A team from the Soroptimist International of Salisbury has been busy the during Covid-19 pandemic. They have been researching, interviewing and writing about historic, influential and inspiring women of Salisbury. With funding from the Heritage Lottery Fund and Salisbury City Council, they have created a digital legacy for the city and wider public www.hersalisburystory.com on which you can read about the featured figures and listen to interviews with contemporary women.
On Saturday 16th October The Her Salisbury Story Team organised a celebration event at the Methodist Church to showcase their work so far and the 50+ profiles and interviews on the website already. Among the hundred strong audience were the Mayor of Salisbury Caroline Corbin and MP John Glen as well as several leading authors.
How the project started
Team coordinator, Jenny Hair, outlined the genesis of the project and the challenges faced. The project was launched shortly before the Covid-19 lockdown. The team found libraries, archives and museums closed and face-to-face interviews became impossible. Despite this, the volunteers ploughed on researching online and conducting interviews via Zoom. Jenny praised the dedication of the team of volunteers who have collectively spent hundreds of hours on this project. She also thanked the contemporary women who have agreed to be interviewed.
Early on the team joined the St Thomas’ Christmas Tree Festival. They asked visitors to nominate inspirational women to be part of the project. Endearingly many respondents nominated their mothers!
One of the starting points for the historic women research was ‘Women in Salisbury Cathedral Close’ by Jane Howells and Ruth Newman. Many other women from wider Salisbury were then added to the project. The difficulty in finding information about these women highlighted the way in which women are largely written out of history, or rather not written into history at all, something this project helps to correct.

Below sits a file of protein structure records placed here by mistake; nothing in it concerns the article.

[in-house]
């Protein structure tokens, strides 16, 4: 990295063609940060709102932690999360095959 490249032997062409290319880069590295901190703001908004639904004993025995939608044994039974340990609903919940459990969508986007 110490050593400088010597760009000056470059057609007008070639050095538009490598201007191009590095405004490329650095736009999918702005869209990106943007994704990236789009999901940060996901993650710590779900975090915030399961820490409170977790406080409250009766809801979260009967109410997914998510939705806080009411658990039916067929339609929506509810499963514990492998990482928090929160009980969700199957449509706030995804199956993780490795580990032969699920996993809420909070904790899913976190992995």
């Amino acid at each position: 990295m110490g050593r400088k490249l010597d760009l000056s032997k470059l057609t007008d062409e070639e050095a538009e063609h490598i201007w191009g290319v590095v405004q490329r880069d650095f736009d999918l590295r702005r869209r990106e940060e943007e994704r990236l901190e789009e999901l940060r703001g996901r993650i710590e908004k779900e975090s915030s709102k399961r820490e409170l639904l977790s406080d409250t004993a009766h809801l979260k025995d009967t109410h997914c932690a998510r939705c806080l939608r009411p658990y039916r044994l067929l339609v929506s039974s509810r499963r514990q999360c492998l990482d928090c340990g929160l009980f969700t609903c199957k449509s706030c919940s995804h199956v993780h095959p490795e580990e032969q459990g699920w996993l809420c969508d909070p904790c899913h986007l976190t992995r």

The team decided to create another sub-project ‘Her Salisbury Footprint‘ to bring these stories to a wider audience. A smaller team developed a walking trail around the city which visits sites of significance to some of the historic women researched. The map shows the route on one side and on the reverse are short histories of the women. Her Salisbury Footprint is now on sale at the Salisbury Information Office for £1. An excellent way to show off the city to family and friends!
In order to nurture the next generation of local young women writers, Cornelia Funke generously offered the prize of a week at her Tuscan Writer’s Retreat for the three winners of a writing competition. Entrants were asked to write poetry or prose, under 1000 words, inspired by one of the women featured on the website or another Salisbury woman. Cornelia was able to attend the event on Saturday, direct from her Tuscan farmhouse, via Zoom. She congratulated the winners Bronwen Steele, Clementine Ebel, Allegra Marland and said she was looking forward to hosting them. Bronwen commented, “I couldn’t be happier. I have always loved writing, both prose and poetry. Winning this prize is a real confidence boost and hopefully a start to a new career.”
A highlight of the afternoon was a live interview with Tracy Daszkiewicz and Susi Mason, two of the women who took on roles supporting the community during the Novichok incident in Salisbury. Their personal reflections on the resilience of Salisbury were insightful and inspiring. These are just two of the many contemporary woman who have been interviewed by project volunteers. You can listen to the interviews in full on the website and discover the wide range of inspiring woman living in Salisbury today.
Check your unconscious bias!
The final speaker was journalist, broadcaster and author, Mary Ann Sieghart, who entertained the audience talking about her book, The Authority Gap. Her research explores the many ways in which women are side-lined, talked over and belittled every day. Why do people give more credence to expert men rather than expert women? Another example was how candidates were judged differently if the hiring person thinks they are male or female. Even women hirers tended to rate men with same qualities higher than females! She could offer no simple solution to this problem. However, the final chapter of her book, ‘No Need to Despair’ offers a variety of ways in which individuals, institutions and society at large can begin to combat this discrimination. Raising awareness of this issue and prompting everyone to be check their unconscious biases is a way to begin the process!
Feedback on the event
Two of the attendees commented:
“A great example of what women can achieve despite the challenges – you have all done a brilliant job despite Covid and a changed landscape, well done”
“excellent project, inspiring day”